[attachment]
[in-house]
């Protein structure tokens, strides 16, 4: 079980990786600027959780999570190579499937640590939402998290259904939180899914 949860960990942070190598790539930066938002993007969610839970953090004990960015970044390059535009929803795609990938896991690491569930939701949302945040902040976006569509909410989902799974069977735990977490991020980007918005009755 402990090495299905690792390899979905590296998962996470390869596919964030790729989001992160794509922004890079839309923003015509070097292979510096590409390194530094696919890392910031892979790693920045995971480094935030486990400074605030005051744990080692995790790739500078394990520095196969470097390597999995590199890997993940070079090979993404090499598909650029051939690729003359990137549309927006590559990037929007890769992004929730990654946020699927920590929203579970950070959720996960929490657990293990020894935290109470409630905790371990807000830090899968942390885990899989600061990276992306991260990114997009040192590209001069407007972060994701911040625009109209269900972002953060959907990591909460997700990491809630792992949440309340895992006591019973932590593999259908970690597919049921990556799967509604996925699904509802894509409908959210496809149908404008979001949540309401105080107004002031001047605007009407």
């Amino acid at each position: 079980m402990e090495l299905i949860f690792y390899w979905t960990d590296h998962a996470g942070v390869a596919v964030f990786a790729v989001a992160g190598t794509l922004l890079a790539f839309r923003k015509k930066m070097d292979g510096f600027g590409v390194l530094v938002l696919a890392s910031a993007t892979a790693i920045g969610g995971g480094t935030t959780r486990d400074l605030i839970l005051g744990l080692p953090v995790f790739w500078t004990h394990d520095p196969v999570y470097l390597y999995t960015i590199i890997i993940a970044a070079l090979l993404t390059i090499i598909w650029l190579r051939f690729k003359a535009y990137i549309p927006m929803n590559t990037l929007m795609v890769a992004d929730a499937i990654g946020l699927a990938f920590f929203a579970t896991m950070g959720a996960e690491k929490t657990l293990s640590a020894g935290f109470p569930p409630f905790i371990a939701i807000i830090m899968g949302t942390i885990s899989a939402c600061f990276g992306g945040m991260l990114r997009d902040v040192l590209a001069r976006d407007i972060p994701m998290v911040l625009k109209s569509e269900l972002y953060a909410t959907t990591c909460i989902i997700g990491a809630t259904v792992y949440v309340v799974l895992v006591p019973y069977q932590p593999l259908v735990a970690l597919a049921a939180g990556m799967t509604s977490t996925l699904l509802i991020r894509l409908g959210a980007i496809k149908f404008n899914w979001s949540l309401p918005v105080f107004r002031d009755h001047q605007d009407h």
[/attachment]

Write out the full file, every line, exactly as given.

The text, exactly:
[in-house]
């Protein structure tokens, strides 16, 4: 079980990786600027959780999570190579499937640590939402998290259904939180899914 949860960990942070190598790539930066938002993007969610839970953090004990960015970044390059535009929803795609990938896991690491569930939701949302945040902040976006569509909410989902799974069977735990977490991020980007918005009755 402990090495299905690792390899979905590296998962996470390869596919964030790729989001992160794509922004890079839309923003015509070097292979510096590409390194530094696919890392910031892979790693920045995971480094935030486990400074605030005051744990080692995790790739500078394990520095196969470097390597999995590199890997993940070079090979993404090499598909650029051939690729003359990137549309927006590559990037929007890769992004929730990654946020699927920590929203579970950070959720996960929490657990293990020894935290109470409630905790371990807000830090899968942390885990899989600061990276992306991260990114997009040192590209001069407007972060994701911040625009109209269900972002953060959907990591909460997700990491809630792992949440309340895992006591019973932590593999259908970690597919049921990556799967509604996925699904509802894509409908959210496809149908404008979001949540309401105080107004002031001047605007009407």
């Amino acid at each position: 079980m402990e090495l299905i949860f690792y390899w979905t960990d590296h998962a996470g942070v390869a596919v964030f990786a790729v989001a992160g190598t794509l922004l890079a790539f839309r923003k015509k930066m070097d292979g510096f600027g590409v390194l530094v938002l696919a890392s910031a993007t892979a790693i920045g969610g995971g480094t935030t959780r486990d400074l605030i839970l005051g744990l080692p953090v995790f790739w500078t004990h394990d520095p196969v999570y470097l390597y999995t960015i590199i890997i993940a970044a070079l090979l993404t390059i090499i598909w650029l190579r051939f690729k003359a535009y990137i549309p927006m929803n590559t990037l929007m795609v890769a992004d929730a499937i990654g946020l699927a990938f920590f929203a579970t896991m950070g959720a996960e690491k929490t657990l293990s640590a020894g935290f109470p569930p409630f905790i371990a939701i807000i830090m899968g949302t942390i885990s899989a939402c600061f990276g992306g945040m991260l990114r997009d902040v040192l590209a001069r976006d407007i972060p994701m998290v911040l625009k109209s569509e269900l972002y953060a909410t959907t990591c909460i989902i997700g990491a809630t259904v792992y949440v309340v799974l895992v006591p019973y069977q932590p593999l259908v735990a970690l597919a049921a939180g990556m799967t509604s977490t996925l699904l509802i991020r894509l409908g959210a980007i496809k149908f404008n899914w979001s949540l309401p918005v105080f107004r002031d009755h001047q605007d009407h």